Perhaps you’ll get to this, but did the early Christians debate the morality of inflicting an eternity of torment as penalty for a brief lifetime of disobedience? My two cents worth: if you have to scare or threaten people to get them into your belief system, then you must have a pretty lousy belief system!

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    • Bart
      Bart  November 13, 2018

      Yes, there were some debates — and some amazing justificatoins, especially by Augustine. In answering the objection that “it’s not fair” to be punished for eternity for a temporal sin, he replied that punishments *never* last as long as the crime. A murder may take two minutes, but the punishment may be life in prison.

    • Pattylt  November 13, 2018

      The only (somewhat) reasonable reply to this from a Catholic apologist was, well, there is an eternity of heaven for finite behaviour as well. Not much of a satisfying answer but there it is!

  3. Sinseitional  November 12, 2018

    Dr. Ehrman,

    Just taking a stab at this, but might it have to do with the brand of Christology that it promoted? Wouldn’t that disqualify it?

    Something else to consider, which you likely have, is what language(s) was it available in whilst canon was being debated?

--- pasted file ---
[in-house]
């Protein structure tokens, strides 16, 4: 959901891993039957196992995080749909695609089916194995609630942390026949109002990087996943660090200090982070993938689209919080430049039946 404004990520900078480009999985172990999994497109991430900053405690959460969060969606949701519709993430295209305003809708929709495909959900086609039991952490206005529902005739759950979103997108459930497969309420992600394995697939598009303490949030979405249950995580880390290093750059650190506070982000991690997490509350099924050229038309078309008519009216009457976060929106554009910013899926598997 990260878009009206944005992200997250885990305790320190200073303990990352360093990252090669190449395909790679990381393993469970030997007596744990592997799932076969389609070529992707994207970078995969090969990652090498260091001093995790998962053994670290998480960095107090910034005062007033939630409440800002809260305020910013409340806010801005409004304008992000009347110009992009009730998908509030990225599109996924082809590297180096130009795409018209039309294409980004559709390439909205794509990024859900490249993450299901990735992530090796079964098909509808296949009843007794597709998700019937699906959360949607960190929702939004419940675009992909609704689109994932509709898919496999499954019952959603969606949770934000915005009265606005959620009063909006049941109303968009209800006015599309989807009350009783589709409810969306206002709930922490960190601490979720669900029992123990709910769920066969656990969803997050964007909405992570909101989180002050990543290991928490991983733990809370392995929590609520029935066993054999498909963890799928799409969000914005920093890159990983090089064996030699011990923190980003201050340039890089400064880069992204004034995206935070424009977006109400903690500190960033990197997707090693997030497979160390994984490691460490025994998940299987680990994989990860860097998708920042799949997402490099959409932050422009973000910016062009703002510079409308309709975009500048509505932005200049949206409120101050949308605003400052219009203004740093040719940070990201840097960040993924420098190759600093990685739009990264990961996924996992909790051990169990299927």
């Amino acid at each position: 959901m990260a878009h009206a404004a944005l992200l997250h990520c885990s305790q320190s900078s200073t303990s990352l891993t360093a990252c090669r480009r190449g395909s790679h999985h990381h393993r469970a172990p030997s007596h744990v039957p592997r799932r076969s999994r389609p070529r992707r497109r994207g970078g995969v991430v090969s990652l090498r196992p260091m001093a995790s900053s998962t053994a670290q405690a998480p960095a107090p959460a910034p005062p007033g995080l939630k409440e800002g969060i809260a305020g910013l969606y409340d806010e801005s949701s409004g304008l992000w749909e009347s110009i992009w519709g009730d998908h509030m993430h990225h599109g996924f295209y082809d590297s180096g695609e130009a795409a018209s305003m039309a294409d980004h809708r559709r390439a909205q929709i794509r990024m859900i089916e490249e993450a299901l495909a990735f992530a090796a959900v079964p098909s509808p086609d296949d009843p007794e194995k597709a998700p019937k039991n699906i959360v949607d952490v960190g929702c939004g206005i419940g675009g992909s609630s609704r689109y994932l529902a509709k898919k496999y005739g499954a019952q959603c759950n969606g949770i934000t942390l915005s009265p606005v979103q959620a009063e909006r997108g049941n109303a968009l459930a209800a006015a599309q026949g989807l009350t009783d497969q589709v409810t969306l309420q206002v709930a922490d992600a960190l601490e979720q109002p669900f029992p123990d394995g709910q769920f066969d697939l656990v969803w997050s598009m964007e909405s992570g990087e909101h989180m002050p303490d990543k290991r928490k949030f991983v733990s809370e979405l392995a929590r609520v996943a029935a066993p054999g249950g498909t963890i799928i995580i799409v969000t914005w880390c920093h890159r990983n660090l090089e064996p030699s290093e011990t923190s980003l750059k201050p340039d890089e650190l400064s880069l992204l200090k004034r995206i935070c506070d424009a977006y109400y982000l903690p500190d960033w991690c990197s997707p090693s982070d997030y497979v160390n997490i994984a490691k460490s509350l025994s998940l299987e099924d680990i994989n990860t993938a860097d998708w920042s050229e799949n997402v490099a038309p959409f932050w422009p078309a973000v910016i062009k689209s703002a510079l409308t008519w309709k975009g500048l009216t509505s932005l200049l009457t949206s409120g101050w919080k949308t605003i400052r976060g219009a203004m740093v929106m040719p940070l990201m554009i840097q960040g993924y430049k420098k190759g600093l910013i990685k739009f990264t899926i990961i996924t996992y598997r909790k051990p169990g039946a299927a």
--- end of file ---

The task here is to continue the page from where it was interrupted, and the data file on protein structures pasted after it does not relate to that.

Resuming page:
• Bart
      Bart  November 13, 2018

      It was in Greek, so that wasn’t a problem. The Christology itself appears to be fine. But you’re heading in the right direction!

  4. anthonygale  November 12, 2018

    “There is only one way to avoid facing eternal torment for sins: don’t sin. Only those who believe in Christ and lead upright moral lives can expect to enter into his eternal Kingdom. All others will be damned by God to face unspeakable pain and suffering for all eternity”

    Are you saying the message is that BOTH belief in Christ and leading a moral life are required? Or that this apocalypse emphasizes the need to live a moral life, even if one believes?

    I know you like posts to contain one question, so the above is my question. I wonder though, what other factors might come into play in deciding whether or not this was included in the canon. A simple enough reason might be, can you have more than one apocalypse? If not, perhaps the apocalypse of John was simply preferred. What other theological views might have been less than acceptable, to the majority at least, in this apocalypse? The view of the afterlife? How to obtain salvation? Other ideas?